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Madison Monday

Madison Monday: On floods and the sociology of disaster

By April 25, 20113 Comments

Well, that’s a kind of a scary title for a blog post, so let me assure you first of all, that there’s no real disaster in Madison. The river is up, and certainly above flood level, and may reach a mark that would be on the list of top 15 highest readings. Vaughn Drive, the street in Madison that runs parallel and closest to the river, is closed all the way through town. The dog park is under water, and the lawn behind Lanier Mansion again. Down river in Louisville, Waterfront Park is under water, and the bad news is, there’s more rain in the forecast.

As I was driving through town today, looking down towards the river where all the north/south streets are closed before you get to the water, I had the sinking kind of feeling you get looking at a large body of water that is flowing in places where it normally is not. It feels like an unpleasant lurch in your stomach, and a bit like someone you thought was a good friend has suddenly started to just not act right. Like the river, so congenial in good times, has turned on us all.

This feeling doesn’t begin to compare to the trauma and despair suffered by the residents of Buffalo Creek, West Virginia, in February of 1972. On February 26th, an impoundment built by one of the mining companies to hold back almost 132,000,000 gallons of water burst, unleashing a flood on the communities along Buffalo Creek that crested over 30 ft. high and killed 125 people.

The dog park, underwater

Everything In Its Path is a book by Kai T. Erikson which details both the psychological and sociological effects of that disaster. It seems like much of the best sociology is done when someone comes to a sociologist with a need, a question that has to be answered. For Willam H. Whyte, it was, “Why should companies be required to provide some public space in New York City when they build a tall building, and what should those public spaces be like?” For Erikson, a group of lawyers suing the coal company who built the impoundments that burst needed hard data on the effects of the disaster on the residents up and down Buffalo Creek. And so he began interviewing them.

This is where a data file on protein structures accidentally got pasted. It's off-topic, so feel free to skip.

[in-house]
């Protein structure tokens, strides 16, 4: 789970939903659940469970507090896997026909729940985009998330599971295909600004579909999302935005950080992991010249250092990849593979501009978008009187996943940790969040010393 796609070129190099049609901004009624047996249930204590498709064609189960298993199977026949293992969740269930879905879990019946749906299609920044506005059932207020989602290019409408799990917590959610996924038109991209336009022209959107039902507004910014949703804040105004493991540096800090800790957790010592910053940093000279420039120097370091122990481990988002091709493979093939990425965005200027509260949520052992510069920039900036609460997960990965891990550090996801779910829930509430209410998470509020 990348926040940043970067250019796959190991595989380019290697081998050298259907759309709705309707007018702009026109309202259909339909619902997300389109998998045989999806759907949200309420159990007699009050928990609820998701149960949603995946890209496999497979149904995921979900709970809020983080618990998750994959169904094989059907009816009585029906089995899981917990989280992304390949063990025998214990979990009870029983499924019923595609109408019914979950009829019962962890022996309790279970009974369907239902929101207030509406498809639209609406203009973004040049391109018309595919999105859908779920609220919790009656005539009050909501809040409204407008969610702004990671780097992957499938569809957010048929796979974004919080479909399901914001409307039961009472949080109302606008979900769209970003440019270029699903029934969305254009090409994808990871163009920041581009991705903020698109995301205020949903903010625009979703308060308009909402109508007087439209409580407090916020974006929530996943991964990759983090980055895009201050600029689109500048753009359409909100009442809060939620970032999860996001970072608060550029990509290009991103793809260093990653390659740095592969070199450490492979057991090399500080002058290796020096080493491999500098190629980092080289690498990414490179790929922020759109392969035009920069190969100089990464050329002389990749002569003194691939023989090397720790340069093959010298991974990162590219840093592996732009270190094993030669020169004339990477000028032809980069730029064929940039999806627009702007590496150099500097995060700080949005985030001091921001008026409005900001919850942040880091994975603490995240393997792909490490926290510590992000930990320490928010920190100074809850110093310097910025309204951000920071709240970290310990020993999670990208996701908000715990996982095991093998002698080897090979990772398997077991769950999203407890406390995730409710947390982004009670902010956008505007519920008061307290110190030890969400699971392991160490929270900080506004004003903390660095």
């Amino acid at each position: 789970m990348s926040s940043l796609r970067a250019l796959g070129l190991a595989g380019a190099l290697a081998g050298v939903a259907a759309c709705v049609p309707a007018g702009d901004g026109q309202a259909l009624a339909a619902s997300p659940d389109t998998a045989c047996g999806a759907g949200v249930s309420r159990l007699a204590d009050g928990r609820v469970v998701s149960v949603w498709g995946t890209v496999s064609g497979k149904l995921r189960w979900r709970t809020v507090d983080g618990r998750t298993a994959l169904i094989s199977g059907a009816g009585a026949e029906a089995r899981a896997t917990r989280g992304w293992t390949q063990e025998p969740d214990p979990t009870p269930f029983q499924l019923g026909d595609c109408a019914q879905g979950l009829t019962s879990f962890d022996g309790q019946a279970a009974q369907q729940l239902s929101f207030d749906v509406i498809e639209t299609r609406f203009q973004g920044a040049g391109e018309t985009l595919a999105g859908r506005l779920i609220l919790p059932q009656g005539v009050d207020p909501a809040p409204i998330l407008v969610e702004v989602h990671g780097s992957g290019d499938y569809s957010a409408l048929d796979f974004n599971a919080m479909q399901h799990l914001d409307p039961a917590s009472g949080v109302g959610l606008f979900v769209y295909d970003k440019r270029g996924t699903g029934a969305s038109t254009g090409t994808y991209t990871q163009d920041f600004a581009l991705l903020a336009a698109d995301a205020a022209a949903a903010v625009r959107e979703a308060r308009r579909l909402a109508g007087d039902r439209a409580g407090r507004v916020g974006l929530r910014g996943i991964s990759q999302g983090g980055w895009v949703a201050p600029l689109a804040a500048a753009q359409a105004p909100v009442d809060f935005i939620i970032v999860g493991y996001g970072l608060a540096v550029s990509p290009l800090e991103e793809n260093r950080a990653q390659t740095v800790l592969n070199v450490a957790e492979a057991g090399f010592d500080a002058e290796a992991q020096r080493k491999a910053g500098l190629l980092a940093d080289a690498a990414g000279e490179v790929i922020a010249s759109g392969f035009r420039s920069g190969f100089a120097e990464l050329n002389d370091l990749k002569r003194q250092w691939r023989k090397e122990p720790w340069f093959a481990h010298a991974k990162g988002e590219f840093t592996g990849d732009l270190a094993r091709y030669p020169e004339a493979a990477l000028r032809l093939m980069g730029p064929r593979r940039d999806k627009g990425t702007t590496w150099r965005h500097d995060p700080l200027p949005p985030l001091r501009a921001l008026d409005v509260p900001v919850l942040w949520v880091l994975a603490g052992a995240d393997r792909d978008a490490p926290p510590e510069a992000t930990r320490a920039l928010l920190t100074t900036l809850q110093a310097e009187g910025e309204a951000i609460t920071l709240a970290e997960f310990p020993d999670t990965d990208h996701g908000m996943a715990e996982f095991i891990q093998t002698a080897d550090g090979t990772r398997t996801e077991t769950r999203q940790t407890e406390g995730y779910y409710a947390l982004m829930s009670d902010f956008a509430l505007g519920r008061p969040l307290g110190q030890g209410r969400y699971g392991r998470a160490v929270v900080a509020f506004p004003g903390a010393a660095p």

Like Whyte’s The Social Life of Small Urban Spaces, the book that resulted is brilliant sociology. Erikson details how the people of Buffalo Creek suffered psychologica trauma, but also the destruction of their community, and that the two went hand in hand. No one felt like they were the same person anymore, and this was true in part because the actual emotional, social and physical space of their community had been destroyed.

Here’s how one resident along Buffalo Creek described what they had in their community before the flood:

If you had problems, you wouldn’t even have to mention it. People just know what to do. They’d just pitch in and help. Everyone was concerned about everyone else.

And another:

Here, if you have a neighbor, it’s somebody that you know, it’s somebody that maybe you take them to the store. I mean, to us, neighbors are people that we have. We just know each other, that’s all.

After the flood, residents said about their community:

It is almost like a ghost town now.

Some reason or other, it’s not the same. Seems like it’s frozen.

It’s like a graveyard, that’s what. A cemetery.

There is a whole subfield in sociology that studies disasters, their causes and their effects. So for example, the Challenger shuttle explosion has partly social causes in that NASA scientists became trapped in group think, reaffirming each other’s conclusions with disastrous consequences. What this research has to contribute is a sociological insight into disaster. Yes, in the case of Buffalo Creek, individuals were suffering from deep, psychological trauma. But this trauma became difficult and for many, almost impossible to recover from because they had also lost the fabric of their community. The loss of this social fabric of their lives was almost like a second tragedy.

The best insights that sociology brings to the world involve this exact level. Yes, a disaster causes psychological trauma to us as individuals. But we are also deeply social creatures, and the loss of community can be devastating as well. Thankfully, in Madison today we’re okay, and even seeing some sunshine before it starts raining again. Here’s hoping the river will become a bit less expansive soon.


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